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SL’s renewable energy operations to boom in future

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Power generation measured in GWh has been continuously growing over the past decades while recording a 15-year CAGR of 6% and it is expected to grow at even a faster pace over the next decade.

Growth in electricity sales in GWh over the years has been gravitated to the growth in GDP and is expected to follow a similar trend in the coming years. On the other hand, the population in Sri Lanka is expected to grow at a CAGR of 0.3% over the next 5 years and the per capita electricity consumption over the last decade has also conveyed an upward momentum.

Therefore, the boom in commercial and industrial sectors springing from the anticipated growth in GDP paired with the population growth, are expected to amplify the future electricity consumption.

Sri Lanka has also redirected its journey towards attaining an ultimate goal of 70% green energy by 2030. Accordingly, the largest wind farm, a 100MW facility in Mannar commenced on Dec 2020, and planned capacity expansions of 1,323MW from wind, 2,210MW from solar, 654MW from mini-hydro and 144MW from biomass are expected to fulfil at the end of 20 years.

Furthermore, CEB has signed Power Purchase Agreements (PPA) in Other Renewable Energy (ORE) power plants with a total capacity of 539MW in addition to multiple roof-top solar projects to be developed with more private sector participation as few initiatives are in transition towards renewable energy. Level of substitution remains low and the new entrants are also discouraged due to the high capital intensity, high switching cost and regulation barriers prevail in the sector Currently all players listed in the main board of Colombo Stock Exchange (CSE), namely, LVL Energy Fund (LVEF), Windforce (WIND), Vidullanka (VLL), Panasian Power (PAP), Vallibel Power (VPEL), Resus Energy (HPWR), are involved in renewable energy operations which foresee a substantial upside potential in the future.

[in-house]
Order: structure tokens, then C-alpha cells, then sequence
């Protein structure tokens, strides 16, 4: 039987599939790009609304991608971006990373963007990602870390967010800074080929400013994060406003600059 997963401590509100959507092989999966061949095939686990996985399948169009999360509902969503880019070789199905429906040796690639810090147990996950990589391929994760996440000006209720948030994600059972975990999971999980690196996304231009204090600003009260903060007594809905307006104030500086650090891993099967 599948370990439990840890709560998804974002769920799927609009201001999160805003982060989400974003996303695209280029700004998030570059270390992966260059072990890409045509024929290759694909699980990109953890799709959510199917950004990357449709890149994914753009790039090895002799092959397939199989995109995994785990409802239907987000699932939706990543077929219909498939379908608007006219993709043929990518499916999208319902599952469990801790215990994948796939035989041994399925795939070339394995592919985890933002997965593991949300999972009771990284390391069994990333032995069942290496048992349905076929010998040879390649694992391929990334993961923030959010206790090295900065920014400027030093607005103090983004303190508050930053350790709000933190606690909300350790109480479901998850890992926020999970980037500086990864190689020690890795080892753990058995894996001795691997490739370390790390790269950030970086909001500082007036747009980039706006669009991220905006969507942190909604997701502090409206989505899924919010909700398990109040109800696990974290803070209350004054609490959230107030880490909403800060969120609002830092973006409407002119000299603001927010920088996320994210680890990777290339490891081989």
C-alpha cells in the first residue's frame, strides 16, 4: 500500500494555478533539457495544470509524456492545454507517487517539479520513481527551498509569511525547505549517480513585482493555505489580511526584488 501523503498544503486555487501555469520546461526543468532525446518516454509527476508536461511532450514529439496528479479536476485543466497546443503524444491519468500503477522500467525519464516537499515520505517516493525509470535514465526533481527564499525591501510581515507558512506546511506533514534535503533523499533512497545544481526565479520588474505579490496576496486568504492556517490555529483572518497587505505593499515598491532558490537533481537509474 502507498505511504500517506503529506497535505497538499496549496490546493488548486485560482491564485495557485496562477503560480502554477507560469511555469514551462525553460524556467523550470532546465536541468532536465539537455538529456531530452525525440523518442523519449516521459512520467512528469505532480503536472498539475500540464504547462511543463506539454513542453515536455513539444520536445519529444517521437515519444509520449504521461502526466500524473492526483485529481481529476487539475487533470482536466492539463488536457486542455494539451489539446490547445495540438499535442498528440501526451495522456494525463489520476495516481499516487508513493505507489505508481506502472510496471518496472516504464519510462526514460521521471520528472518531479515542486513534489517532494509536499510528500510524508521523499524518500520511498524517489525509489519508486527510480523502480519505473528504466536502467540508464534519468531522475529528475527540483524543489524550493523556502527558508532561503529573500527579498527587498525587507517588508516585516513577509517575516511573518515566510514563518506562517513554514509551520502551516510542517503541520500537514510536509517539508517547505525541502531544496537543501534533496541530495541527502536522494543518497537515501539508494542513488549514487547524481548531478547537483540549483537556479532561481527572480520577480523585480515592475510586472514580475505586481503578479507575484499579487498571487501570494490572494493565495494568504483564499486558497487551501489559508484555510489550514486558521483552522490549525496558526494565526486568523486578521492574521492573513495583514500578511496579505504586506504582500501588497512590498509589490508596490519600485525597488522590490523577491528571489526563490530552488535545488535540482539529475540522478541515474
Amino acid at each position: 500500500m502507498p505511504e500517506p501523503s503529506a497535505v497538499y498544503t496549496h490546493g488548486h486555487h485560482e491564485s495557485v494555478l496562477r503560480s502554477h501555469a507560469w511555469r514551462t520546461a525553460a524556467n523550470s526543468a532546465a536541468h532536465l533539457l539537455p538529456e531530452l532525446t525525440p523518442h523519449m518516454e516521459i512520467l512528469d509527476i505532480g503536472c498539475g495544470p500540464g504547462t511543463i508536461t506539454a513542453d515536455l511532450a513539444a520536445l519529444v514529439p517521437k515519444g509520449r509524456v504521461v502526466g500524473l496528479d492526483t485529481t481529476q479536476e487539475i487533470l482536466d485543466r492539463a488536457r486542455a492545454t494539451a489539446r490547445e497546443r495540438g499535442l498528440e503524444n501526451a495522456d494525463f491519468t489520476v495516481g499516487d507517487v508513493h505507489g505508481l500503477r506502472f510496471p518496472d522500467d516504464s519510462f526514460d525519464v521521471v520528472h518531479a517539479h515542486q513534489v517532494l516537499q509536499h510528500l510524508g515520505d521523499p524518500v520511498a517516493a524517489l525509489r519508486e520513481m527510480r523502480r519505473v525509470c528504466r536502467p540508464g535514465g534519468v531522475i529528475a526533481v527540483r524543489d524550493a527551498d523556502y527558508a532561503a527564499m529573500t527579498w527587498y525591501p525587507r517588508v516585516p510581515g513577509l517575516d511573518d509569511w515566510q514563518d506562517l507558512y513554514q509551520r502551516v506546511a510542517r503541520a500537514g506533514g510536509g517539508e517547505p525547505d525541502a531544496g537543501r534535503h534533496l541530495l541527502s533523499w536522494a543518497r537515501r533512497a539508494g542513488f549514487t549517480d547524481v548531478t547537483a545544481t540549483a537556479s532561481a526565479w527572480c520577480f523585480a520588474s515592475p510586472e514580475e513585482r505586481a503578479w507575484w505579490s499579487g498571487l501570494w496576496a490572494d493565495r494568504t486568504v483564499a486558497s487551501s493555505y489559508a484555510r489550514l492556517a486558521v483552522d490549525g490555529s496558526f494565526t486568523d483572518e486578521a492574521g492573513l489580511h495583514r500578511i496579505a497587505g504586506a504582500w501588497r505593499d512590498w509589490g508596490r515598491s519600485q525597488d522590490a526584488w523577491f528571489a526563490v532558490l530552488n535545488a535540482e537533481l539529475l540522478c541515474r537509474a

In terms of competitiveness, the power generation sector appears to be lucrative with a moderate level of rivalry and also with a moderate level of bargaining power from the largest single buyer (CEB) due to the shortage in electricity supply.

In terms of competitiveness, the power generation sector appears to be lucrative with a moderate level of rivalry and also with a moderate level of bargaining power from the largest single buyer (CEB) due to the shortage in electricity supply.

The portfolio diversification of the players is branched out to projects in hydro, wind, solar, biomass and thermal with a geographical dispersion in locally as well as overseas. Currently, the private players have energy projects in Sri Lanka, Bangladesh, Uganda, Pakistan, Ukraine, Zambia and Nepal that are already commissioned or in near completion.

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